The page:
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Discussion Starter · #1 ·
I want to reroute one 8' section of 3/8" PEX line, that is completely indoors, for my solar water heater. The roof water temp sensor has registered at least 175 degrees (outside air temp 110 :furious: ). What is the difference between red, white, blue, orange, and black PEX line?
 

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I don't think there is a uniform color coding format for PEX. I know that my Wirsbo Aquapex (potable water only) comes in several different colors, each with apparently identical properties. There is also hot water heating PEX, which includes a variety of additives to make the PEX resistant to damage.

A couple of things to bear in mind. PEX is not rated for outdoor use due to UV, but I suspect you know this. Plumbing PEX (Wirsbo Aquapex) is rated to 180 degrees F. Heating PEX is apparently rated to 200 degrees F, but I have not worked with that material. Check with the manufacturer of your specific PEX type for allowable temperature rating.
 

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Discussion Starter · #3 ·
I was told that the black PEX, that was used inside and on my roof for the solar heater, is UV resistant. Here in AZ it will not take very long to verify that fact.

The plumber who did the installation had some disdain for construction crews that drive around in open pickup trucks with non-black PEX in the bed. I noticed that on their online websites, Lowes and Home Depot do not carry black PEX.

If I cannot find UV resistant PEX, I will look for the highest temp rating; 180 should be adequate. I would prefer to get UV resistant as I could make any necessary roof repairs.

Thanks
 

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Just call me Andrew
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Heating pex is not just different in terms of max temp, it also has an oxygen barrier that leads to less corosion of parts in boilers. Not sure if this is applicable to your situation.

[quote="Pexinfo.com]
Oxygen Barriers

Some applications require PEX with added oxygen barrier properties. Radiant floor heating (or hydronic heating systems) may include some ferrous (iron-containing) components which will corrode over time if exposed to oxygen. Since standard PEX tubing allows some oxygen to penetrate through the tube walls, various "Oxygen Barrier PEX" tubing has been designed to prevent diffusion of oxygen into these systems. Two types of specialty PEX pipe are offered:[/quote]
 

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Discussion Starter · #5 ·
More good info; thanks. The pex line in my app has 'Fafco UV Restitant Solar Tubing' stamped on it. I should be able to get it directly from Fafco, but I am sure it will be pricey.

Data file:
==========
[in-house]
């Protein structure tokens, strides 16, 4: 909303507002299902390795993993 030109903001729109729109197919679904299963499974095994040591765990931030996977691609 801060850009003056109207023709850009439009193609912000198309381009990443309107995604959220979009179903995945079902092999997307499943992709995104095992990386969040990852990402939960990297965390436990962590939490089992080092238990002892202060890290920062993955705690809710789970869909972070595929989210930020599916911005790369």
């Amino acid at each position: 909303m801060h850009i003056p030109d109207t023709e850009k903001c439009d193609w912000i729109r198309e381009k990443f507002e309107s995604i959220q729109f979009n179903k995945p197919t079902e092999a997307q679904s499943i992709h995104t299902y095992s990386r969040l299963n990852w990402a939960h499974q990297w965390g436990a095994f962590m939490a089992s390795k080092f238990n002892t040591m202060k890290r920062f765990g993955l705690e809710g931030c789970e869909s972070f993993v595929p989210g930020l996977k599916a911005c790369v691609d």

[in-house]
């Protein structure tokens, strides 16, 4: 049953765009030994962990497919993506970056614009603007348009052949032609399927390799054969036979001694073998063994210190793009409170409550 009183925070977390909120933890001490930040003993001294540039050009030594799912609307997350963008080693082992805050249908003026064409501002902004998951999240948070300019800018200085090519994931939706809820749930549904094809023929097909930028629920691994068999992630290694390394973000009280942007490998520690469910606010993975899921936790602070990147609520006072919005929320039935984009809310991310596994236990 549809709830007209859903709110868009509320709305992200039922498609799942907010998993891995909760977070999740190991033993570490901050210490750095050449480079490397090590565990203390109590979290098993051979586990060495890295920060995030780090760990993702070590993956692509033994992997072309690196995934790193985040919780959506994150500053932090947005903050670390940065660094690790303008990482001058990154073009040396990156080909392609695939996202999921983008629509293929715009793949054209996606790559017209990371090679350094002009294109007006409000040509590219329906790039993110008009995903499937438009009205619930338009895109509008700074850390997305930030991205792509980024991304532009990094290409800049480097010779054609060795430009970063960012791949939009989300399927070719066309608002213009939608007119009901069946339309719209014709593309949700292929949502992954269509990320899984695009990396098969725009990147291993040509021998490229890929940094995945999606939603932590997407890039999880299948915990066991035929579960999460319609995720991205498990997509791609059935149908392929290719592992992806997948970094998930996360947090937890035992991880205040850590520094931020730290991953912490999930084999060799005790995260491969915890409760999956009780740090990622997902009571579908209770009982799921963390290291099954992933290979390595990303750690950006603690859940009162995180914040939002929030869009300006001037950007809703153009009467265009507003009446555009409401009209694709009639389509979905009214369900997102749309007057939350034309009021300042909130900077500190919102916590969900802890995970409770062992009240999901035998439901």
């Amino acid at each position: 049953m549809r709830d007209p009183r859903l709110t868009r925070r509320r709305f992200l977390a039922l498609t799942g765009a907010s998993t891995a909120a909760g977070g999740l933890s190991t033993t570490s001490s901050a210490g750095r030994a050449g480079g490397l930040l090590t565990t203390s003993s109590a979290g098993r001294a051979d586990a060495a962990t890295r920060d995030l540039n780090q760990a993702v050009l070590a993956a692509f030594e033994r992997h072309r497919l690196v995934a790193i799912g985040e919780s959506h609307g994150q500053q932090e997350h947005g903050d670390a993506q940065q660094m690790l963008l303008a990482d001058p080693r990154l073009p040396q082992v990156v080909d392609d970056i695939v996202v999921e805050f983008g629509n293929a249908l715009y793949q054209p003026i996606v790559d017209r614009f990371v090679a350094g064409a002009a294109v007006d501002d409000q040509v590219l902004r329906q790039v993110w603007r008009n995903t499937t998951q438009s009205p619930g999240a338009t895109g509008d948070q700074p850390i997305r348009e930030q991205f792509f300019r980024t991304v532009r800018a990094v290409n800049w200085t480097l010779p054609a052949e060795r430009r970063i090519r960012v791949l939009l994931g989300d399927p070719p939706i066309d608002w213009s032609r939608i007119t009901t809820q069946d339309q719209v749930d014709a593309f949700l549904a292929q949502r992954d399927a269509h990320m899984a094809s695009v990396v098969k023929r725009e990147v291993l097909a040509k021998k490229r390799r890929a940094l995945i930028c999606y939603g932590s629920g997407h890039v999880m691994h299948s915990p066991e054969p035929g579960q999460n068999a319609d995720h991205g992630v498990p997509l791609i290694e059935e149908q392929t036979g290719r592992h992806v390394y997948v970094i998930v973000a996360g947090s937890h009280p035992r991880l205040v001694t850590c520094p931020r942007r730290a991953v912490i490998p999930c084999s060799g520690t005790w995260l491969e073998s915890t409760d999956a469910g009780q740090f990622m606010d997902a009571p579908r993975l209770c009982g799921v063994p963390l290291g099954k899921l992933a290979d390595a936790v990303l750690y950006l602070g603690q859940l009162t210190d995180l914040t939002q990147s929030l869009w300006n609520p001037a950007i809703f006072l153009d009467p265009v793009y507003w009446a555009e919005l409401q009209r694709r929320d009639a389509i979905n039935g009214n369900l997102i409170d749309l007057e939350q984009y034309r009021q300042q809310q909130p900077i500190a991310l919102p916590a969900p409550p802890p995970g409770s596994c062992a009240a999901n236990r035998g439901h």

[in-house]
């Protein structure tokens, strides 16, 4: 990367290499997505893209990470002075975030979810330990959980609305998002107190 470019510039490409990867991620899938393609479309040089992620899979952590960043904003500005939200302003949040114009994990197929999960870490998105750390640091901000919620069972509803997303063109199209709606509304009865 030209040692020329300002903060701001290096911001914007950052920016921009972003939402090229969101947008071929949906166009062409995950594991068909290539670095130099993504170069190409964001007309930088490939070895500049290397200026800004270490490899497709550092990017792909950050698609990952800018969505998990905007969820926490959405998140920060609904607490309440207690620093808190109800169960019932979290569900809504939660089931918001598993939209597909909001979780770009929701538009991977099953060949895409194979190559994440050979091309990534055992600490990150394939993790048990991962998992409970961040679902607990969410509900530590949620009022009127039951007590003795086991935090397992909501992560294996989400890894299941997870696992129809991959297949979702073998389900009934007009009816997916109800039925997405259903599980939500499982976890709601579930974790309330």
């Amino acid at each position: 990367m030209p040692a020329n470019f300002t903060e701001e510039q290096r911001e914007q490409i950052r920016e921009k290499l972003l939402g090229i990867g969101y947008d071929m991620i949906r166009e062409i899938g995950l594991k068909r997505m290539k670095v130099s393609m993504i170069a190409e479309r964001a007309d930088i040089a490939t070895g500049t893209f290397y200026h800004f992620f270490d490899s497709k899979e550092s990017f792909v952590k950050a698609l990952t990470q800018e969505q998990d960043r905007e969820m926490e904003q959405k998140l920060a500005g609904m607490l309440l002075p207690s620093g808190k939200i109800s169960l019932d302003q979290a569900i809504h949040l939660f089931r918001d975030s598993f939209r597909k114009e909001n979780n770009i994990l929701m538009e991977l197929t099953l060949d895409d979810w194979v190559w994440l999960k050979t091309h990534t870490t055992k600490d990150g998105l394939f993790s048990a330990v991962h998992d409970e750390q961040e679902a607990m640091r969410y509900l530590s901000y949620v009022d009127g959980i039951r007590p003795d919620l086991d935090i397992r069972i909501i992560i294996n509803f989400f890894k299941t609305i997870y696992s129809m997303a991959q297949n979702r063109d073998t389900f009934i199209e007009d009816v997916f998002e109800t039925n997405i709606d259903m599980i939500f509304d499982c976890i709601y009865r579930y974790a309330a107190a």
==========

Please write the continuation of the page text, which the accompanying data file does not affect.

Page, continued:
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According to NIBCO:

UV-Resistant - PEX tubing contains UV stabilizers to protect against short-term exposure to damaging sunlight.

Note the short term part. I am not sure there is a long term sunlight resistant PEX made. As for the temperature rating, potable water is 180 degrees F, radiant heat is 200 degrees F. If I were using it for a solar application, I believe I would go with the 200 degrees, but I would not use PEX in any application where it was exposed to sunlight, unless you can find a supplier that warranties their specific PEX for sunlight conditions.
 

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I want to reroute one 8' section of 3/8" PEX line, that is completely indoors, for my solar water heater.
Regarding running a PEX line where it will be exposed to sunlight, an alternative might be to run it inside a length of PVC pipe. Where the PEX exits the PVC pipe, build a box to shield that portion.

HRG
 

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Discussion Starter · #8 ·
I am assuming that the pex used in my application is UV resistant as it is part of the solar heater package. It has also been inspected (for my rebate) by the Salt River Project, which is my power company, and they had no problem with it.

However, I do think that sheathing the pex in PVC is a good idea. AZ deserts are much closer to the Sun than the rest of the planet.
 

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Oscar,

On all of the solar system installs I have been involved with we usually run 1/2 copper from right underneath the solar array straight into the attic. Why do you want to run 8' exposed on the roof? I've never heard to 'black' pex, but I'll bet that you local plumbing supply house should carry it.

I've seen ABS and PVC mounted on roofs for pool solar heating and they usually do not last all that long, ~ 4-5 years.

If you really have to mount this on the roof and cannot source this black pex then why not try some kind of metal shroud? Similar to this

but a thicker gauge and with the flaps bent outwards. Insulate the hell out of the lines, tar the edges of the metal and then screw them down. There's probably a better way to to seal and maybe someone else can chime in.

Please note that I've never tried this, but I believe that it'll last longer than the other methods I mentioned and I've seen those in person.
 

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However, I do think that sheathing the pex in PVC is a good idea. AZ deserts are much closer to the Sun than the rest of the planet.
If you use PVC, be sure to paint it to protect it from UV from the sun. I read about doing that when researching drip irrigation systems.

HRG
 
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